• EXAMPLES Example 1 The Use of a Protective Semi-Permeable Membrane to Form a Hydrogel/Membrane Composite, and Improve TAMS Performance
  • [0117]
    The following membranes were tested: [a] Uncoated Polyether sulphone (PES): symmetric with pore sizes of 0.2, 1.2 and 5.0 μm; asymmetric with pore sizes of 0.3, 1.0 and 2.0 μm, [b] Nafion®-coated PES: each of the 6 different PES pore sizes listed above were also tested with a Nafion® coating, [c] Activated PES with aldehyde functional groups (with pores of 0.45 μm), [4] Amphoteric and cationic Nylon 66 (with pores of 0.2 μm), [d] Ultrafiltation membranes: Regenerated Cellulose (RC) with 3.5 k MW cutoff; PES with 10 k MW cutoff [e] Nafion 1135 sheet, with 35 nm ionic channels.
  • [0118]
    Formation of a hydrogel/membrane composite: the membrane was cut out as a disc, soaked in buffer and placed at the bottom of the polymerization mold; the scrim page was placed over the membrane; polymer solution was syringed into the mold cavity; the mold was exposed to UV light to form the polymer.
  • [0119]
    For membranes formed from Nafion®-coated PBS, the PES membrane was pre-coated with a Nafion® solution using an automated coating machine. The coating parameters included machine speed, coating bar size, Nafion® solvent, and number of coats, and varied with the pore size of the PES. The coating parameters affect the thickness of the coat, how deep it sinks into the membrane, its consistency, and its longevity. For example, a light surface coating resulted when 0.2 μm PES was singly coated with 5% Nafion® solution (in 45% alcohol) at 8 inches/sec using a #20 bar; a deeper coat resulted with multiple coatings of 5.0 μm PES with 20% Nafion® solution (in 80% alcohol) using a #20 bar. The depth of the Nafion® coating was determined by dying the coated membrane with cationic methylene blue.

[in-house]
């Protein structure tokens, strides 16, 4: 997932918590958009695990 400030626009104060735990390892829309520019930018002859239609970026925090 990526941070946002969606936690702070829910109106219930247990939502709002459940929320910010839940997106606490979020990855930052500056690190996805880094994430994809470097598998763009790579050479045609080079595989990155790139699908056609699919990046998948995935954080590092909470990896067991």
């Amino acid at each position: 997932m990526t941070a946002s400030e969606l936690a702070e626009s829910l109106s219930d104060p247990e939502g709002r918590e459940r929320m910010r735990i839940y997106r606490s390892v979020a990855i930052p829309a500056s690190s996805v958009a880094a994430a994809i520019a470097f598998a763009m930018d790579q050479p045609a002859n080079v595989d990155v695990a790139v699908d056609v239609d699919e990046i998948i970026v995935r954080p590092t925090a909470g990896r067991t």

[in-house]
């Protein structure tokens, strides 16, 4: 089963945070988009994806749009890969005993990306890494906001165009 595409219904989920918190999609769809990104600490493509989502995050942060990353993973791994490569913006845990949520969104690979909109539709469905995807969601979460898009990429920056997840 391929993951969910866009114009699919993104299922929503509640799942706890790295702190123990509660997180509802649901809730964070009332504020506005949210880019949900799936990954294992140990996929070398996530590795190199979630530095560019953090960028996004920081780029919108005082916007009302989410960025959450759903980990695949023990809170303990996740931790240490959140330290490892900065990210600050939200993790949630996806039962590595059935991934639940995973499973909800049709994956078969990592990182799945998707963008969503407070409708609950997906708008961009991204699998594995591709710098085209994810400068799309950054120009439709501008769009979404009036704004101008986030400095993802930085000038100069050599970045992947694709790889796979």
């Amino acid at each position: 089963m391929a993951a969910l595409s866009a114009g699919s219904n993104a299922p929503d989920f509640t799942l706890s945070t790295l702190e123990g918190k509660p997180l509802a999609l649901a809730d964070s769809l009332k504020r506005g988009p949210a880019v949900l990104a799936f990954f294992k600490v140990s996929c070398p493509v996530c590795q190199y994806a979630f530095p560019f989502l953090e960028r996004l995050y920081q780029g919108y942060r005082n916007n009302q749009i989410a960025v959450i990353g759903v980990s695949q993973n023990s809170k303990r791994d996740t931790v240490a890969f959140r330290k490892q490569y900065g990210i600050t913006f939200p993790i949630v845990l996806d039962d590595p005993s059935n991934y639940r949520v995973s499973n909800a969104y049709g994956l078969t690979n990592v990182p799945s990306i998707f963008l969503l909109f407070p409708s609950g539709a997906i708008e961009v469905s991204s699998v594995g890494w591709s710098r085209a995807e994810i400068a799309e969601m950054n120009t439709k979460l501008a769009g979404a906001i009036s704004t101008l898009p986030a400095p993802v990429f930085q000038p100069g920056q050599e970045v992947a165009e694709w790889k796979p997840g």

• [0120]
    Where the pore size of the membrane was smaller than the 3.4 k PEG macromer (as with 3 k cellulose), a smaller 0.75 k PEG macromer was used to connect the membrane to the 3.4 k PEG network. In this case, when the PEG macromer (at 3.4 k Daltons) could not penetrate the pores of the membrane (at 3 k Daltons), a 0.75 k PEG macromer was used to form two interconnecting IPNs. The 0.75 PEG macromer was first polymerized within one face of the 3 k membrane; subsequently, the 3.4 k PEG macromer was polymerized at the new membrane face that now presented a 0.75 k PEG network.
  • [0121]
    24-hr ex vivo studies were run to study the effect of each membrane on the glucose sensor's performance. Subject groups that had either no membrane or various types of membranes were compared. The membrane that increased the longevity of the device, without increasing MARD error, was determined to be the preferred membrane. Each membrane was applied to the outer surface of the sensor assembly in a CGM device (supplied by Sontra Medical), which was then applied over the sonicated skin of the subject. In response, the device provided an electrical signal, in nanoamperes (nA), which was calibrated to the blood glucose (BG) of the subject, using a finger-stick blood glucose meter. Throughout the course of the ex vivo study (24 hours in length), finger-stick BG samples were taken during the waking hours, at hourly intervals, or at 15-minute intervals near meal times, and were correlated to the signal of the device. Analysis of this correlation provides information about device accuracy, consistency and effective length of performance.